Heads of Families, we implore your liberality : all that you hold dear—your life---your character---your property--your children are, in a great degree, in the
keeping of your domestics; will you not, therefore, assist us in our efforts to make them intelligent, faithful, and conscientious ?
Christians, we beseech you by your principles. You believe that all souls are alike---alike in their origin, value, and duration ; and equally capable of being fitted, by Divine grace, for usefulness, for holiness, for happiness, and heaven : we entreat you, therefore, by the love you bear to immortal souls---by the obedience you owe to your Master in heaven--to aid us to effect the conversion of female servants, and thus to make them instruments for extending the kingdom of our Lord and Saviour Jesus Christ.
THE CLERGYMAN'S WIDOW. THERE is one class of widows whose peculiar kind of change, distress and desolation, is but rarely touched upon by those who draw on the sympathies of mankind; and yet of all the tribes of mourners, who may say to those who pass by, “Is there any sorrow like unto my sorrow?” the widows of the clergy are that most afflicted class; between them and other widows there are no few shades of difference; there is a change, a sad change to all, but to them most of all.
The wife of the clergyman, like the clergyman himself, holds no fixed place among the various grades of society; if humble, she is not even conversant among the aristocratic branches of society, if wise, she is more generally found among the middle classes—and if useful, not unfrequently does she mix with those accounted poor in the world's eyes, if gentle and prudent, she walks among all accep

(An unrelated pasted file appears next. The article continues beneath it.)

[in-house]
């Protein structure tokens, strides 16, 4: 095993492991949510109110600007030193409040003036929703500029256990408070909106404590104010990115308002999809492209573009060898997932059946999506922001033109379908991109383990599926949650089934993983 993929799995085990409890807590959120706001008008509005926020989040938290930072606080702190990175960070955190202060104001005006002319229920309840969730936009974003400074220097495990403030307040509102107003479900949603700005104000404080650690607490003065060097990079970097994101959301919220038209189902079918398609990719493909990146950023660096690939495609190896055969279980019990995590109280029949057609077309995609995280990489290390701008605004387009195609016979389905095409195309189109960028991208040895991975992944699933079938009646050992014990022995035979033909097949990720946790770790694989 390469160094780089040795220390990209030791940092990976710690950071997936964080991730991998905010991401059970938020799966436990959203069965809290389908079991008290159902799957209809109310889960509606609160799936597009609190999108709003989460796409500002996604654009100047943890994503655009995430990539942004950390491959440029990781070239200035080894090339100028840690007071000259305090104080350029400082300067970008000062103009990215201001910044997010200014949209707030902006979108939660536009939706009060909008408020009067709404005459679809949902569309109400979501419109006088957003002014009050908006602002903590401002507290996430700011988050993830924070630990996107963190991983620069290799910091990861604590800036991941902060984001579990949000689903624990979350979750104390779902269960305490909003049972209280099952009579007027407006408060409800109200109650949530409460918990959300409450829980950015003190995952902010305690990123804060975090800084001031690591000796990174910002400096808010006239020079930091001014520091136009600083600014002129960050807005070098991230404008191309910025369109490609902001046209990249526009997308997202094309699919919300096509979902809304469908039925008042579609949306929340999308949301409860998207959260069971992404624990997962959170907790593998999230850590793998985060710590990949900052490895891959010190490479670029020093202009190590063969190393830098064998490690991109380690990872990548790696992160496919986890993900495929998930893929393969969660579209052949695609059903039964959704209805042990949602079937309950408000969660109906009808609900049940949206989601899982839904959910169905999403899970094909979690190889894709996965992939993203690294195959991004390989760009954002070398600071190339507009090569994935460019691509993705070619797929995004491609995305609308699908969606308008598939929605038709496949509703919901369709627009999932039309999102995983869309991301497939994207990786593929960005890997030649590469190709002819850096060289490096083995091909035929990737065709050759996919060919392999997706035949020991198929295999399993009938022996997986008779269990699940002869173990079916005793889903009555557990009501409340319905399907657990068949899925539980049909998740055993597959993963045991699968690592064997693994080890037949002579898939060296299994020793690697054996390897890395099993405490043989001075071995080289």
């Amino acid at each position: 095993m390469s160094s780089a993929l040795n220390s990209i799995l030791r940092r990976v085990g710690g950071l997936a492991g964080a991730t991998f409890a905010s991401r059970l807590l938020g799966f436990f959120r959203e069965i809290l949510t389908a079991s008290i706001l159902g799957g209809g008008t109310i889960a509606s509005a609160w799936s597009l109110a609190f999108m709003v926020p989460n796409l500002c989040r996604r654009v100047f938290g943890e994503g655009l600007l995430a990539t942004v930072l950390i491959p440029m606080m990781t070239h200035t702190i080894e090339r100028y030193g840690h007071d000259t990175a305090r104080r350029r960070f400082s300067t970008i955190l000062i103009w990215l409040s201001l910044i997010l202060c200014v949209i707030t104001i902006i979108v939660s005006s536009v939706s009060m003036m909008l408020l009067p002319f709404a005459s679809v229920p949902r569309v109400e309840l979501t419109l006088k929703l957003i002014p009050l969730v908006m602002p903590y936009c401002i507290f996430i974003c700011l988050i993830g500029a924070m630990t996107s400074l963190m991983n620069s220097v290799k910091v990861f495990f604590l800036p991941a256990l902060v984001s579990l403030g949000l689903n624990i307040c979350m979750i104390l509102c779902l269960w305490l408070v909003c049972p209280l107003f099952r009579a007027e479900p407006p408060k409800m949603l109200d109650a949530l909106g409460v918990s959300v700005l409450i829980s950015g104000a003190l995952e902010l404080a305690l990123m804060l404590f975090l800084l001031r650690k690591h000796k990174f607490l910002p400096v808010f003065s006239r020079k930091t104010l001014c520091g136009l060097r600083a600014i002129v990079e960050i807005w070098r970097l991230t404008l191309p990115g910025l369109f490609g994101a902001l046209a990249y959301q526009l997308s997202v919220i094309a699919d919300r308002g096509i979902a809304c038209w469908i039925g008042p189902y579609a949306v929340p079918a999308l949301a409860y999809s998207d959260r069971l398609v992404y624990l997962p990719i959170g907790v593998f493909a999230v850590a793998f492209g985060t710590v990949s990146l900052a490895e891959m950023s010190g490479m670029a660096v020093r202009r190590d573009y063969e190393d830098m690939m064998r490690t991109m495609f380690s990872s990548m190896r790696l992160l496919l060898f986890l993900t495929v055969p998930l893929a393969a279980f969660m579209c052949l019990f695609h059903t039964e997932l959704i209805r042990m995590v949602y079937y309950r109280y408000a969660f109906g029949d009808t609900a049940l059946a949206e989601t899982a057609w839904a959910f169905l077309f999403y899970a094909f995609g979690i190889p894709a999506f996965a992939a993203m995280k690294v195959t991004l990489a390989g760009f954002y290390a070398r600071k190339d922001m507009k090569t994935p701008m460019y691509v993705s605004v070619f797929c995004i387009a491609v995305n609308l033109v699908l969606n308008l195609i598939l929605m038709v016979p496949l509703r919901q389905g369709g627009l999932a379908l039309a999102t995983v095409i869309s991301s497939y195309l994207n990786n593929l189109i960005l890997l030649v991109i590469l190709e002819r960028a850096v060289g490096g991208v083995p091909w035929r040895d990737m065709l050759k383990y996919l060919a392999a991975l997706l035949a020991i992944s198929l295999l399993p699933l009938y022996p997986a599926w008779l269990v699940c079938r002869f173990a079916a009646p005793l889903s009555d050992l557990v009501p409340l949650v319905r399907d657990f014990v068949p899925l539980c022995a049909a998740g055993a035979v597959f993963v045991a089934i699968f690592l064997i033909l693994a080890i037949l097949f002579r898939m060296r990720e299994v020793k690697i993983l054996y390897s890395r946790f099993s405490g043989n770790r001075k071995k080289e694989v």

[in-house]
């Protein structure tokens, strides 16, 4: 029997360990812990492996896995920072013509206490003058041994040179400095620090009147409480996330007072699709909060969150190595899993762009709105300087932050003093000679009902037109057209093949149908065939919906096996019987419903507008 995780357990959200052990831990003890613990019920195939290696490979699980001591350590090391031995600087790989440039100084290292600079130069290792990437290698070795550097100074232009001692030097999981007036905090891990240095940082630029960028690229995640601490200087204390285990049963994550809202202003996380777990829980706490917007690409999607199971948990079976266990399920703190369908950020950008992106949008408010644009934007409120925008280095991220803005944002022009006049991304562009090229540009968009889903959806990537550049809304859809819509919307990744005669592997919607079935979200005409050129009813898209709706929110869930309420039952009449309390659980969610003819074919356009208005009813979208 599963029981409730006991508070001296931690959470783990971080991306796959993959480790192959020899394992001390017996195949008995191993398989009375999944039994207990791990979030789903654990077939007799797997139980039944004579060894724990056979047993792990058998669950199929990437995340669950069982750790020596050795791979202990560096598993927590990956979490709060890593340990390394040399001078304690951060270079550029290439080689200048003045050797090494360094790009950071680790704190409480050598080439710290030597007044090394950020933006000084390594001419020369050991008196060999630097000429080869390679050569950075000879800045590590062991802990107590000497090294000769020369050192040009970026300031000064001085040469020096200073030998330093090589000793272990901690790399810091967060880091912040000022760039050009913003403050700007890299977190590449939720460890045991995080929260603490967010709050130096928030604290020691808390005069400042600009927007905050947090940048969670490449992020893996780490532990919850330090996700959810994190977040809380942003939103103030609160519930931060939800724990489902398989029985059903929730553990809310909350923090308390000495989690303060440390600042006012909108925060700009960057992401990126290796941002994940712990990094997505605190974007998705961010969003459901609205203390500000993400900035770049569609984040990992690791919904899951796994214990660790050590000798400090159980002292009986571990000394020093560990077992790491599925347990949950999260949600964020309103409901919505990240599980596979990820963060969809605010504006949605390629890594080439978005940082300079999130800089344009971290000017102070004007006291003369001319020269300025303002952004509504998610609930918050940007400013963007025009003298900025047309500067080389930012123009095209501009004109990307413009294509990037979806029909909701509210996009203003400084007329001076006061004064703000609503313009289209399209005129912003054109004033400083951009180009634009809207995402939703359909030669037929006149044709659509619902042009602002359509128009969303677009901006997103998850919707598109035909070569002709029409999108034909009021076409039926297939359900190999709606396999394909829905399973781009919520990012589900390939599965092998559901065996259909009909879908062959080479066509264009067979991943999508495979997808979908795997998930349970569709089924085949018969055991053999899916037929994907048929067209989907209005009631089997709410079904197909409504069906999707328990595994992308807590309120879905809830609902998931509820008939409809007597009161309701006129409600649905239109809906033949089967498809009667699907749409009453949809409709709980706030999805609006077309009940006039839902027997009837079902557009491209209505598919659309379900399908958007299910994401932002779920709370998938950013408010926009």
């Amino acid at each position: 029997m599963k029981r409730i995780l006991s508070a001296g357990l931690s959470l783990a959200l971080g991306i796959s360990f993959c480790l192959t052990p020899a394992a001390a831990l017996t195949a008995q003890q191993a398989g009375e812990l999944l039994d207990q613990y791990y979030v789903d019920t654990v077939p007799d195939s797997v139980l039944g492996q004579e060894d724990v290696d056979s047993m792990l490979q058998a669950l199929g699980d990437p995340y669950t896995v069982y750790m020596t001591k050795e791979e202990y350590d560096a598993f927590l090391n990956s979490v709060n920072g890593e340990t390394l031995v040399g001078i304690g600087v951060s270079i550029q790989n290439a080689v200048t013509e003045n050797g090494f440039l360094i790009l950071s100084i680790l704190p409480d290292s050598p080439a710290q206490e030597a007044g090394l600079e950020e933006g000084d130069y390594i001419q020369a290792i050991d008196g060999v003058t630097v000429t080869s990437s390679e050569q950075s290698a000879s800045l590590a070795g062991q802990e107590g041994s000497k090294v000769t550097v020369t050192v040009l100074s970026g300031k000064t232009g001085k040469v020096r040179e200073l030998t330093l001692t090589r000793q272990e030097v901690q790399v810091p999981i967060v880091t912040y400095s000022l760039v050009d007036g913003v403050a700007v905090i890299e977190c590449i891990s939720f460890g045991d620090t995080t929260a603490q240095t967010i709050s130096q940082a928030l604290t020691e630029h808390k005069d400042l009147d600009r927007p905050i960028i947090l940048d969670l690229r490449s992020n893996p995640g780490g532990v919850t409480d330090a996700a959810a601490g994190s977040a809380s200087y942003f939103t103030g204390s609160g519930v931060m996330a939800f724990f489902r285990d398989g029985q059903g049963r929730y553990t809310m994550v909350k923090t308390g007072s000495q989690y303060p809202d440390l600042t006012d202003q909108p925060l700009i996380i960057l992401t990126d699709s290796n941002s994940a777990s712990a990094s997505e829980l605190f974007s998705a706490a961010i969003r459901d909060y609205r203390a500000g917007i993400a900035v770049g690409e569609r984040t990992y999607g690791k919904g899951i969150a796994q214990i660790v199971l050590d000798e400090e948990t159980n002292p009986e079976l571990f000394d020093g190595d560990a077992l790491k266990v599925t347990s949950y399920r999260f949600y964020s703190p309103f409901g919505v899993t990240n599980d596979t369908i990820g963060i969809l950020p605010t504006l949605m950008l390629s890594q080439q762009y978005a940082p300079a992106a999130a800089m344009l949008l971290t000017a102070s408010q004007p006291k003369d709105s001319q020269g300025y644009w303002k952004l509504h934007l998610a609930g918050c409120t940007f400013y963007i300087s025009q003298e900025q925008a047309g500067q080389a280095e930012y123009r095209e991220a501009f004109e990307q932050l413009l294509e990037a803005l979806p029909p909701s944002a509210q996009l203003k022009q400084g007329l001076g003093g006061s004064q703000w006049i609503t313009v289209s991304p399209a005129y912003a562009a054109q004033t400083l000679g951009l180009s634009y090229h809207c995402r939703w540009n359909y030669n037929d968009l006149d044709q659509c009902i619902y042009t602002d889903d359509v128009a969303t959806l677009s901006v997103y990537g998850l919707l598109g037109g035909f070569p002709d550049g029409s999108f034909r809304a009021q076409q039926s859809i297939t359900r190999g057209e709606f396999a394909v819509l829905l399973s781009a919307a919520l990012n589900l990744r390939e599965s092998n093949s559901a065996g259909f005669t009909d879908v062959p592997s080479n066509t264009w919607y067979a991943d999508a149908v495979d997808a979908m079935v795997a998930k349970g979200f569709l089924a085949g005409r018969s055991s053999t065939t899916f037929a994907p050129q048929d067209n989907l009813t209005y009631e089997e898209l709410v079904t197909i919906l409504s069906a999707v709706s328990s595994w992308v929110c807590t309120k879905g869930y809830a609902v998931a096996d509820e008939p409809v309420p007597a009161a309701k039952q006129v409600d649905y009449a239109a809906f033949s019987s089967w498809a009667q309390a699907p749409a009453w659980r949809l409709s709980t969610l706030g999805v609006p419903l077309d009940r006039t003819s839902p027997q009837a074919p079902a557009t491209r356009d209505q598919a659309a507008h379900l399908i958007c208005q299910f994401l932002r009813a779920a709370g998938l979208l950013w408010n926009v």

tably, unflattered by the attentions of the noble, yet not ungrateful; and, visiting the poor, is yet un. injured by contact with the lowly. The pastor is still more free, and less affected by caste-to-day the guest of nobles : to-morrow, on mountain and moor, the visitor of the wind-swept hut, he sits with the peasant and the peasant's children-travel, and the free wind of heaven have given relish to the humble food which is timidly yet affectionately offered, and, if he partakes with the poor man of oaten cake or the more humble potatoe, a sacred blessing on his honoured head goes up from the host, and from that poor household; and the pastor returns homeward, not less a pastor, nor less suited for the work of the ministry, nor yet for mingling with the greatbecause, like his heavenly Master, he loved the poor, and because the poor “ministered to him of their substance.”
Blessed be God! hundreds of such pastors are around and increasing. How honoured the wives of such-they live in an atmosphere of blessedness -every day they hear the claims of the poor, to the relief of which they are enabled by their influential position to be auxiliary—they hear the voice of grateful acknowledgment—their home is trodden by the feet of numerous wealthy and kindly parishioners ;-they are familiar with every parochial movement, and are favoured by the Christian friendship and intercourse of surrounding ministers—their children grow up amid the kindness and attention of many ;-—should even a trifling ailment visit their home, the knock of affectionate inquiry is frequentshould any want be manifested, it is often eagerly yet delicately supplied. The pastor's wife is happy amidst all this din of usefulness, kindliness, and